Some birds have been able to adapt to global warming trends by nesting earlier or moving their nesting areas toward the poles. But for the American redstart, this may not be an option. Although redstarts breed in North America they must winter in tropical areas where their insect prey can be found in the colder months. To get to the breeding grounds earlier, or to nest further to the north, they would have to leave their wintering grounds earlier.
But studies in Jamaica, part of the redstarts' wintering area, show that global warming is also changing rainfall patterns. Winters are drier in Jamaica than in the recent past and long-term predictions show that they will be even drier in the future.
Rain in Jamaica means more bugs. And more bugs means that redstarts can fatten up before spring migration. Rainfall in March is especially important to redstarts because this is the time just before they migrate.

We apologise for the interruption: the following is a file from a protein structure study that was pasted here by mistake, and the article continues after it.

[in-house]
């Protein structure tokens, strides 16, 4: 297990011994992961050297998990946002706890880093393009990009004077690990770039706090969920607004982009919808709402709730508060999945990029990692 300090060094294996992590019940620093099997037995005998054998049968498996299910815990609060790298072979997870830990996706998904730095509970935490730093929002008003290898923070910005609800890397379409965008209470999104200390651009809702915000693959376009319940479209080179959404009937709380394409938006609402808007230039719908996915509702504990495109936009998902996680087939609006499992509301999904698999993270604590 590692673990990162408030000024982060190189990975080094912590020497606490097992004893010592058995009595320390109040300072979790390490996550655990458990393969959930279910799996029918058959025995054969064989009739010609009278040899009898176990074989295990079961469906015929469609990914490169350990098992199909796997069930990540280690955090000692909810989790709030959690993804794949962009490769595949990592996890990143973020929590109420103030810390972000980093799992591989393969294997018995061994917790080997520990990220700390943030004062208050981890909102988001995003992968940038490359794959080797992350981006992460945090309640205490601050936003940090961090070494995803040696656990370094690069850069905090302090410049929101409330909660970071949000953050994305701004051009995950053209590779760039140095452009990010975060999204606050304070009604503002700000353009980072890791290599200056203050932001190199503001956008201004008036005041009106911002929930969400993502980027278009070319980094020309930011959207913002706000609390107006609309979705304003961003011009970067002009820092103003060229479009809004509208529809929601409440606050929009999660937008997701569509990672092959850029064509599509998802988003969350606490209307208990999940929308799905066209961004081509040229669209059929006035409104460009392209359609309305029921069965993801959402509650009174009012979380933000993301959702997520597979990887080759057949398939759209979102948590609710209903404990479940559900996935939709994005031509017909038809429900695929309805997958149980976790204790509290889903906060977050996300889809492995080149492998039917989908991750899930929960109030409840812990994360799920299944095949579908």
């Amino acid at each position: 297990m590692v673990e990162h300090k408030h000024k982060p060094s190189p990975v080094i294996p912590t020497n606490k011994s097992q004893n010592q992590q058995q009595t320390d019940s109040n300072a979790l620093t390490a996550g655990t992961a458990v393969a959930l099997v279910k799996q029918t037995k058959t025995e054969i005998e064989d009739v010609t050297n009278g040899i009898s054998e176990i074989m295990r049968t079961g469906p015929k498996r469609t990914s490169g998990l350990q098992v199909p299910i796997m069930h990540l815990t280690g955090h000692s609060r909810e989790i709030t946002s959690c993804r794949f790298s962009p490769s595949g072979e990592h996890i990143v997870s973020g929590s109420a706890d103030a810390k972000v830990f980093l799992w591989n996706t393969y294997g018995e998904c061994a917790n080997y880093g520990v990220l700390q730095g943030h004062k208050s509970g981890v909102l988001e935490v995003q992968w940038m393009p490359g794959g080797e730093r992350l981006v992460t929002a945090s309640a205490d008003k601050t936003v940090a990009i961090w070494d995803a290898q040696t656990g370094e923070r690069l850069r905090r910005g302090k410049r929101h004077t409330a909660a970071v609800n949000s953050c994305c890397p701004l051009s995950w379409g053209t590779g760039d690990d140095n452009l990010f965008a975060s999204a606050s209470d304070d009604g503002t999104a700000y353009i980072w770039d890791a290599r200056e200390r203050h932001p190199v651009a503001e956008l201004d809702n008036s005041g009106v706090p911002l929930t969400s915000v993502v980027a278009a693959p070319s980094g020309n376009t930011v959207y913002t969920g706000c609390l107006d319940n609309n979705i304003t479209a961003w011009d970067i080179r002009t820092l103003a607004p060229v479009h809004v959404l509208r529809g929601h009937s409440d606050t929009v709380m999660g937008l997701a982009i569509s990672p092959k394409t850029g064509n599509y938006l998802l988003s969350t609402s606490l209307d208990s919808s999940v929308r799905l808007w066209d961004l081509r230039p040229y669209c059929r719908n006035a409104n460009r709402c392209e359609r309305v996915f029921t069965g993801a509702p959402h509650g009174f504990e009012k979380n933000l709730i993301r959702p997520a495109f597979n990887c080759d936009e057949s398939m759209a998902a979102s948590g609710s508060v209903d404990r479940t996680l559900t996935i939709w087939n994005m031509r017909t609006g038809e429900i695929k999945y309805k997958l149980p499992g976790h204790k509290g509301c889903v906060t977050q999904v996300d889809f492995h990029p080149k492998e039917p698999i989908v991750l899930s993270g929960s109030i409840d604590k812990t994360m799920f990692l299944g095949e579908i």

Lush, green habitat on left is mangrove;
drier, more open habitat on right is scrub.
During 3 out of 4 years of the study (2002 to 2005) redstarts that wintered in the mangrove habitat, which tends to remain fairly wet even in late winter, migrated earlier, and in better condition, than their brethren that wintered in adjacent dry scrub habitat. In 2004, when rainfall in March was plentiful, birds in both habitats migrated early and in good condition.
Female redstarts may be more affected by drying conditions because more of them winter in the dry scrub habitat. Males take the best territories in the mangroves.
This article summarizes the information in this publication:
Studds, Colin E. and Marra, Peter P. 2007. Linking fluctuations in rainfall to nonbreeding season performance in a long-distance migratory bird, Setophaga ruticilla. Climate Research, 35: 115-122.
Research on long-distance migratory birds has yielded some of the strongest evidence that shifts in climate are changing ecosystem processes. Much of this work has focused on understanding
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